Another point that I want to make here is regarding the people who are going around saying that real estate prices will not fall and that real estate prices never fall. These are essentially individuals who make money through real estate. Either they own multiple homes and are sitting in the hope of prices continuing to go up or they work for the real estate industry.

Such individuals suffer from a confirmation bias. As John Allen Paulos writes in A Mathematician Plays the Stock Market: ““Confirmation bias” refers to the way we check a hypothesis by observing instances that confirm it and ignoring those that don’t. We notice more readily and even diligently search for whatever might confirm our beliefs, and we don’t notice as readily and certainly don’t look hard for what disconfirms them.”

Given that their incomes depend on real estate prices continuing to go up they refuse to look at even the most basic evidence. Real estate prices have gone way beyond from what most people can afford. At prices homes are currently selling at, even the Ritchie-Rich are having a difficult time buying.  As a research report brought out by real estate consultant Knight-Frank points out: “On the other hand, for end users, high property prices and low income growth continue to be the top concerns.”

And this explains why real estate builders have been unable to sell homes.  The Knight Frank report talks about the sad state of affairs in the Mumbai Metropolitan Region (MMR): “The MMR residential market contracted further in H1 2015 (January to June 2015). In comparison to the preceding half yearly period of H2 2014 (July to December 2014), absorption and new launches shrunk by 22% and 30%, respectively. Housing sales of 28,446 units and new launches of 18,887 units made H1 2015 the worst half-yearly period in the post global financial crisis era.”

So here is a real estate consultant telling us that the overall Mumbai real estate scene is in a mess. It’s never been so bad since 2008. And Mumbai is not even the worst performing real estate market in the country. That title goes to Delhi.

Despite all this, those whose incomes depend on real estate continuing to do well, are still telling us that prices won’t come down. I really don’t know what they are smoking but as the American journalist Upton Sinclair once said: “It is difficult to get a man to understand something, when his salary depends on his not understanding it.”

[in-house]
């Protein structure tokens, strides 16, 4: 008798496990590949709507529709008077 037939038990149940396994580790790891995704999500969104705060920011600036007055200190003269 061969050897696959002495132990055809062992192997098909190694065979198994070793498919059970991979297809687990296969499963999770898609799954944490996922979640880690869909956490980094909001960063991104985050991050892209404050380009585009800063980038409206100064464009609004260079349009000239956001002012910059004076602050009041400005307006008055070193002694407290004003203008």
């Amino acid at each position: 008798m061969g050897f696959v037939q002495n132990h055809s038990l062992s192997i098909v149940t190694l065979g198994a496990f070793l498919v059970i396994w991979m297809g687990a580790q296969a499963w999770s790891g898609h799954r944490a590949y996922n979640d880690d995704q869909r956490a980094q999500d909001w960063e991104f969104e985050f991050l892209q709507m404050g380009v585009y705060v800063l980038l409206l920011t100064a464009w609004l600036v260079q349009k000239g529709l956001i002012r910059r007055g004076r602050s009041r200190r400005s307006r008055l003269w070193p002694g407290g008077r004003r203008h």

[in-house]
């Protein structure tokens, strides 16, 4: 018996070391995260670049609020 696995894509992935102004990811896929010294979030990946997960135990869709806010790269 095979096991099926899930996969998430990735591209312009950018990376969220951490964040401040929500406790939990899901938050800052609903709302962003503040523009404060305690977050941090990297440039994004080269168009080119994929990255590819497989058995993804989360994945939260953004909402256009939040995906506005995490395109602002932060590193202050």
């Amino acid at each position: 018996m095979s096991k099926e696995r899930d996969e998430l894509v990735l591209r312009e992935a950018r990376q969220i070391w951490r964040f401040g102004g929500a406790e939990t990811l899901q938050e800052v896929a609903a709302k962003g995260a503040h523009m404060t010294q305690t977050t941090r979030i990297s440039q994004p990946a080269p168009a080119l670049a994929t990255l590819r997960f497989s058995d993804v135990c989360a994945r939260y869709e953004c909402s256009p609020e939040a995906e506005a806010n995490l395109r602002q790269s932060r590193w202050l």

A few years back I had a similar experience when those associated with the insurance industry kept telling us that unit linked insurance plans (Ulips) are the best mode of investing. We all knew what happened to those who invested in Ulips.

The column originally appeared on The Daily Reckoning on July 30, 2015

Buyers can’t be fooled all the time: Lessons from a 50% fall in home sales in Delhi

India-Real-Estate-MarketVivek Kaul

If you are still in denial that all is well with the real estate sector, this should wake you up. The real estate consultant Knight Frank has released a research report in which it points out the depressing state of the real estate sector in Delhi and the National Capital Region.

As analyst Ankita Sood writing for Knight Frank points out: “The market registered a year on year dip of 50%, with 14,250 units sold.” Hence, home sales in the National Capital Region for the period January to June 2015 dropped by 50% in comparison to the same period last year.

At the same time the number of new launches also fell dramatically by 68% in January to June 2015 in comparison to the same period last year. The new project launches stood at 11,360 units.

There are a number of lessons that can be drawn from these numbers:

1) Investors do not have endless patience: The real estate market in and around Delhi has primarily been investor driven. This is primarily because of the massive amount of black money that the city manages to generate. Black money is money which has been earned but on which taxes have not been paid.
Falling home sales clearly indicate that investors are no longer interested in buying more new homes, given that they are still sitting on the ones they had bought over the last few years. And the returns on these apartments have been negative or next to nothing. Hence, investors are looking to sell out the homes they had bought.

As Sood writes: “The growth rate of the weighted average price has been witnessing a downward trend since 2013, and has slowed down considerably…Long-term investors who were with the developers over the 3–4 year construction period are now looking for an exit, owing to the depressed market sentiments. Stagnant prices and delayed project deliveries have contributed towards investors entering into a ‘distressed resale’ mode, as they are now offering to exit at a 15% to 20% discount than the primary market price.”